Huizar arrest fallout: Carmel Partners places exec on leave

Los Angeles /
Jul.July 02, 2020 09:33 AM
View of Carmel Partners' 520 Mateo
View of Carmel Partners’ 520 Mateo

Carmel Partners has placed an executive on leave following the government’s allegations the development firm bribed Los Angeles City Councilmember Jose Huizar in exchange for getting projects approved.

Carmel Partners was clearly cited to — but not named — in the FBI’s 116-page complaint detailing racketeering charges against Huizar, who was arrested last week.

San Francisco-based Carmel did not identify the executive by name, according to the Los Angeles Times. The company also denied any knowing-involvement in the alleged scheme. But it said The firm said in a statement it planned to take “appropriate disciplinary actions needed,” against the executive, according to the report.

Federal authorities charged Huizar on June 23 with taking bribes from developers to the tune of $1.5 million in exchange for favorable actions on their projects at the City Council. At the time, he was head of the powerful Planning and Land Use Management committee.

According to the Times, Carmel said the FBI’s complaint had “numerous false and/or misleading conclusions, suppositions, innuendos, and opinions.”

The firm is a player in L.A. real estate, and is developing an Arts District project, 520 Mateo, that was also referred to in the FBI complaint. For that project, the government claims Huizar reduced the number of affordable units required after Carmel and its lobbyist provided “direct and indirect financial benefits” to him.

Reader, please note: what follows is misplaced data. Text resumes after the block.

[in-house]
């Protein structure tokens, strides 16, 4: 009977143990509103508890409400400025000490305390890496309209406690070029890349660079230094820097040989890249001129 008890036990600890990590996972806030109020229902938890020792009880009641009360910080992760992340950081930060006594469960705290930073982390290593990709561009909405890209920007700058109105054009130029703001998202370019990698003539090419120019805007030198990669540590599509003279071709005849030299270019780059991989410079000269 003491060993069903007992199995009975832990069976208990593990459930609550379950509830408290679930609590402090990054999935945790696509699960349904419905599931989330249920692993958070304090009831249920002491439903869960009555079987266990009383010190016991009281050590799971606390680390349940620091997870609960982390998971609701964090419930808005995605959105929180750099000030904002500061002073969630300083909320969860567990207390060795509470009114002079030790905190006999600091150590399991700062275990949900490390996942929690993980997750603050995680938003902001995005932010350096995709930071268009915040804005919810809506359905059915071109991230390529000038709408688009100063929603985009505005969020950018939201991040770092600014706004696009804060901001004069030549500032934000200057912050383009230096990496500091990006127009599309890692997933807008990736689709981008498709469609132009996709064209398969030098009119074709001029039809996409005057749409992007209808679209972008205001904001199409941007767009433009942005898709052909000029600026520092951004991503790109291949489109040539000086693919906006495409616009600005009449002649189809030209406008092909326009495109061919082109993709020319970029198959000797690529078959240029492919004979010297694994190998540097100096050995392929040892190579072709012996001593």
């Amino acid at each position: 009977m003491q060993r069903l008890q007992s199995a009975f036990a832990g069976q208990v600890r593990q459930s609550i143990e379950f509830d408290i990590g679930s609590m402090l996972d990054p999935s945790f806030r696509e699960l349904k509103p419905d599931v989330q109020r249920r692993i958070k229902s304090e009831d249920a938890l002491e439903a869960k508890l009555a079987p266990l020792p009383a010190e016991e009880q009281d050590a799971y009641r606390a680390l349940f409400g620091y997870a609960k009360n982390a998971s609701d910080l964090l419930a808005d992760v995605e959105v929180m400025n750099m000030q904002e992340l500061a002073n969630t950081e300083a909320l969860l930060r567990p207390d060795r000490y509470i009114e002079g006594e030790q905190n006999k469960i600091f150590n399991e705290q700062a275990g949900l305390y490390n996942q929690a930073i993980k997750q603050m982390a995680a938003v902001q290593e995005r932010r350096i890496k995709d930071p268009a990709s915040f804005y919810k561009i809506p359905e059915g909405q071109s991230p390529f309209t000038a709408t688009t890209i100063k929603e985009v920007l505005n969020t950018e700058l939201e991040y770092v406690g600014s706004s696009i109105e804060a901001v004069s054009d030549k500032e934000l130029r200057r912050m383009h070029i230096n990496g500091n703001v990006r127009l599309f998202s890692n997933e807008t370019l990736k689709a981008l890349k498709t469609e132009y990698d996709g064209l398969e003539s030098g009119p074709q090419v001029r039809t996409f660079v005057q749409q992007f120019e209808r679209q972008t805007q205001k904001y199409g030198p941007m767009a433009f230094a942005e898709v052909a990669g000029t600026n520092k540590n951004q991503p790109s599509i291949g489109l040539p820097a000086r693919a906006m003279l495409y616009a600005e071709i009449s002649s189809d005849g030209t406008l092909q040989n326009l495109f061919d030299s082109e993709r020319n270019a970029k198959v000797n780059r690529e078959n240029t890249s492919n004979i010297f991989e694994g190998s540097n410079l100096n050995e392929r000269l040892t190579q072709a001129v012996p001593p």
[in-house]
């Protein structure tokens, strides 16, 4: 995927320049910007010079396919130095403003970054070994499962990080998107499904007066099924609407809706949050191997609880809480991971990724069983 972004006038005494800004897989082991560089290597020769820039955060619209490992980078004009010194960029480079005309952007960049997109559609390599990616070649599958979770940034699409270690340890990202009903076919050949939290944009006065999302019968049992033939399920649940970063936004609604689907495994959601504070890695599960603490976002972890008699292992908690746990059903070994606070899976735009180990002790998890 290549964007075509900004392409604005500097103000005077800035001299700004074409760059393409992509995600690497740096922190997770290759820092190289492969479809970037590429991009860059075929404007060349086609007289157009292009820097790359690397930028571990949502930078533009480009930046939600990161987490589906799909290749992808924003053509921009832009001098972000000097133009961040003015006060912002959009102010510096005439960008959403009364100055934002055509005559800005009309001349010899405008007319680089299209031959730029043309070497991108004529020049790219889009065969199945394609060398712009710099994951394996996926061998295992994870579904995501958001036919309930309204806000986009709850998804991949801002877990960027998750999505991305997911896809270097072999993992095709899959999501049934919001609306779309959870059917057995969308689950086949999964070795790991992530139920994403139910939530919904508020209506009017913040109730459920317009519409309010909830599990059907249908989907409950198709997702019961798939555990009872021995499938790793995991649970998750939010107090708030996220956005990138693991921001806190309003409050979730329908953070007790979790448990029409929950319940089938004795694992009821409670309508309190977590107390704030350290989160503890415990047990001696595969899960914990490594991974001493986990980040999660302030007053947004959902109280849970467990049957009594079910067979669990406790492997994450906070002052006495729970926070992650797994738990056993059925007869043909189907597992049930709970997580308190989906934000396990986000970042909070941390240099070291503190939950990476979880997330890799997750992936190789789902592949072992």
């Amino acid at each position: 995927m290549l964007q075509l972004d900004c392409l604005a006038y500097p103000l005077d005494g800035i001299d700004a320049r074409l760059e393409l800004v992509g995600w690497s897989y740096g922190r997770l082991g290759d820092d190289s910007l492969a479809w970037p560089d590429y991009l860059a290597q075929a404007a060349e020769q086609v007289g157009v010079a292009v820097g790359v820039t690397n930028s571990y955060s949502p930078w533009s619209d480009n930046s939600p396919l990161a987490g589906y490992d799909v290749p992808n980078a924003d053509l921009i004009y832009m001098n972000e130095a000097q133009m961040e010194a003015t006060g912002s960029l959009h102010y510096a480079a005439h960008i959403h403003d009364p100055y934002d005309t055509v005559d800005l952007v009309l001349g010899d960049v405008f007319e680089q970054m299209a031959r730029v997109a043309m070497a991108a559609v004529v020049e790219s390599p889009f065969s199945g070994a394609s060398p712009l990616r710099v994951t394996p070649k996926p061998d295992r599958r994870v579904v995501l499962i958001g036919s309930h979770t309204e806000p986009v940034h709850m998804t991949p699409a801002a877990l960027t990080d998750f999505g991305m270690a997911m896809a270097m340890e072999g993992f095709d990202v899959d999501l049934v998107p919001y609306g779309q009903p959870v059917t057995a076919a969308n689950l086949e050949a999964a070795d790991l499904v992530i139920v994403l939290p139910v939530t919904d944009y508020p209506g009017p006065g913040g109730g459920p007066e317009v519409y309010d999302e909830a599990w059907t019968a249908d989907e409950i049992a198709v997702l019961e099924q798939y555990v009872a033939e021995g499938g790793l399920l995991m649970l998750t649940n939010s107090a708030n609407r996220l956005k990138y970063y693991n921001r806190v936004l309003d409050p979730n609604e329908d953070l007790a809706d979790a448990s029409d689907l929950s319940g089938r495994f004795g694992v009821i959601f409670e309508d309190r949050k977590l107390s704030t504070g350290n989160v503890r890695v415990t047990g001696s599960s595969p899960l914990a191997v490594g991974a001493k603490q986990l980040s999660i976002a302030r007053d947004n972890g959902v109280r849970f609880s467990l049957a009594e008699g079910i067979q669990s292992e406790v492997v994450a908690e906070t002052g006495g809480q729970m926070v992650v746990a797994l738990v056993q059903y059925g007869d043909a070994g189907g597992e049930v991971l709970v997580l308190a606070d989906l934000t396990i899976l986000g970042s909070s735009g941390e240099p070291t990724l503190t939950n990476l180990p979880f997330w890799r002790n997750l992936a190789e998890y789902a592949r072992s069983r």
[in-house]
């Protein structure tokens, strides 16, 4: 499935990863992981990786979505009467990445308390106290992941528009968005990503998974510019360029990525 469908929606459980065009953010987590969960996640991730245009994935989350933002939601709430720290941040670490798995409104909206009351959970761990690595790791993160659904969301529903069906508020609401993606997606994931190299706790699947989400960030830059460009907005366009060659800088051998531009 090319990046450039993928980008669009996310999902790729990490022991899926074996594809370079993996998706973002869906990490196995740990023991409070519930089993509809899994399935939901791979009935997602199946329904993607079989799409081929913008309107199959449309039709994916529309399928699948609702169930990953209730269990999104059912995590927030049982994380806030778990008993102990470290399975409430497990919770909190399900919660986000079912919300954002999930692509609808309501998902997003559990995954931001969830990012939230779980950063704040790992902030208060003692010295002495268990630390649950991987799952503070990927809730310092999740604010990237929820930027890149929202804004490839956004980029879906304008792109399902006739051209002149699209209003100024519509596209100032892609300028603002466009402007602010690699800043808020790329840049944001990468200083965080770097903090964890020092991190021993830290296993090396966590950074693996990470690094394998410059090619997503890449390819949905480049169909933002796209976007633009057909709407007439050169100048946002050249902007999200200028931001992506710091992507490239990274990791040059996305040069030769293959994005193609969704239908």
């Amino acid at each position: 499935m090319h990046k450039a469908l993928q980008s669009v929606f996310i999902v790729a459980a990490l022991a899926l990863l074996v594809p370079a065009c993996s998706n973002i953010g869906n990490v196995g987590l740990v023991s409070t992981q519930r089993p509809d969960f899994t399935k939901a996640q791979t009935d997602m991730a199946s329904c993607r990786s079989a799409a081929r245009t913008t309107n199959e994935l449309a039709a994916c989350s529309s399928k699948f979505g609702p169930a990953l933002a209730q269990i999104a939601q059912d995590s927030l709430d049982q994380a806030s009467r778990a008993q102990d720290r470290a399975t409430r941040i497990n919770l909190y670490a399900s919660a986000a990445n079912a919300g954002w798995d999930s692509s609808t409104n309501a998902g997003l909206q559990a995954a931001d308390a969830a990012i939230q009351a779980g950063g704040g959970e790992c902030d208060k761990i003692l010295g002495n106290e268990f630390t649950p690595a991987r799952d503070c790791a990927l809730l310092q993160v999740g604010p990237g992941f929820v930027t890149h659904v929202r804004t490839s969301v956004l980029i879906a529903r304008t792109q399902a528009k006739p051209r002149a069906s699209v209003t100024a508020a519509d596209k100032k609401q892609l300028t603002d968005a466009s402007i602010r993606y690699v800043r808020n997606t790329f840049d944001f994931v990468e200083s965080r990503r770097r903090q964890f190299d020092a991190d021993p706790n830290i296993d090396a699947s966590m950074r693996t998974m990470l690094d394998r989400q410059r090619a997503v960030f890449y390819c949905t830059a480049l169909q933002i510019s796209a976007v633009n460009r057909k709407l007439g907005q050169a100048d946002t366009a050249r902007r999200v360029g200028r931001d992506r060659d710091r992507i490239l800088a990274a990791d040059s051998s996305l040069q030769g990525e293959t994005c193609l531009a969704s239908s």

The company also donated tens of thousands of dollars to political action committees tied to Huizar, according to the FBI. Federal authorities even allege that a Carmel executive provided Huizar with dirt on a pair of former aides who sued him for harassment.

Other prominent developers have been named in search warrants and other FBI documents related to the Huizar probe, including Shenzhen Hazens and Shenzhen New World Group. [LAT]Dennis Lynch


Related Articles

arrow_forward_ios
Continuum CEO Mark Falcone and a rendering of the project (EYRC Architects via Urbanize)

Continuum Partners, Platinum Equities plan Arts District office tower

Continuum Partners, Platinum Equities plan Arts District office tower
Gov. Gavin Newsom, Shenzhen New World Group chairman Huang Wei and former L.A. City Council member Jose Huizar (Getty, the L.A. Grand Hotel Downtown)

Inside LA’s opaque program to house homeless in hotels

Inside LA’s opaque program to house homeless in hotels
Los Angeles City Council member Kevin de León

New LA Council member who won Huizar’s vacated seat vows affordable housing push

New LA Council member who won Huizar’s vacated seat vows affordable housing push
Jose Huizar and the Luxe Center hotel (Credit: Kirk McKoy/Los Angeles Times via Getty Images, and Google Maps)

Developer implicated in Jose Huizar scandal cuts deal with feds

Developer implicated in Jose Huizar scandal cuts deal with feds
Tim Naughton and a rendering of the project (Credit: OFFICEUNTITLED and AvalonBay)

AvalonBay secures $167M loan for Arts District resi project

AvalonBay secures $167M loan for Arts District resi project
A photo illustration of Ron Zeff and Jose Huizar (Credit: Desiree Stone/Getty Images, and iStock)

To live and bribe in LA: The sweet past and sticky present of Carmel Partners

To live and bribe in LA: The sweet past and sticky present of Carmel Partners
Wei Huang, Jose Huizar and a rendering of the 77-story tower at 333 S. Figueroa Street (Shenzhen New World Group, Getty)

Huizar-linked Chinese developer sued by construction contractor

Huizar-linked Chinese developer sued by construction contractor
Jose Huizar (Credit: Kent Nishimura / Los Angeles Times via Getty Images)

Carmel Partners lobbyist pleads guilty to brokering $150K Huizar bribe

Carmel Partners lobbyist pleads guilty to brokering $150K Huizar bribe
arrow_forward_ios

The Deal's newsletters give you the latest scoops, fresh headlines, marketing data, and things to know within the industry.

Loading...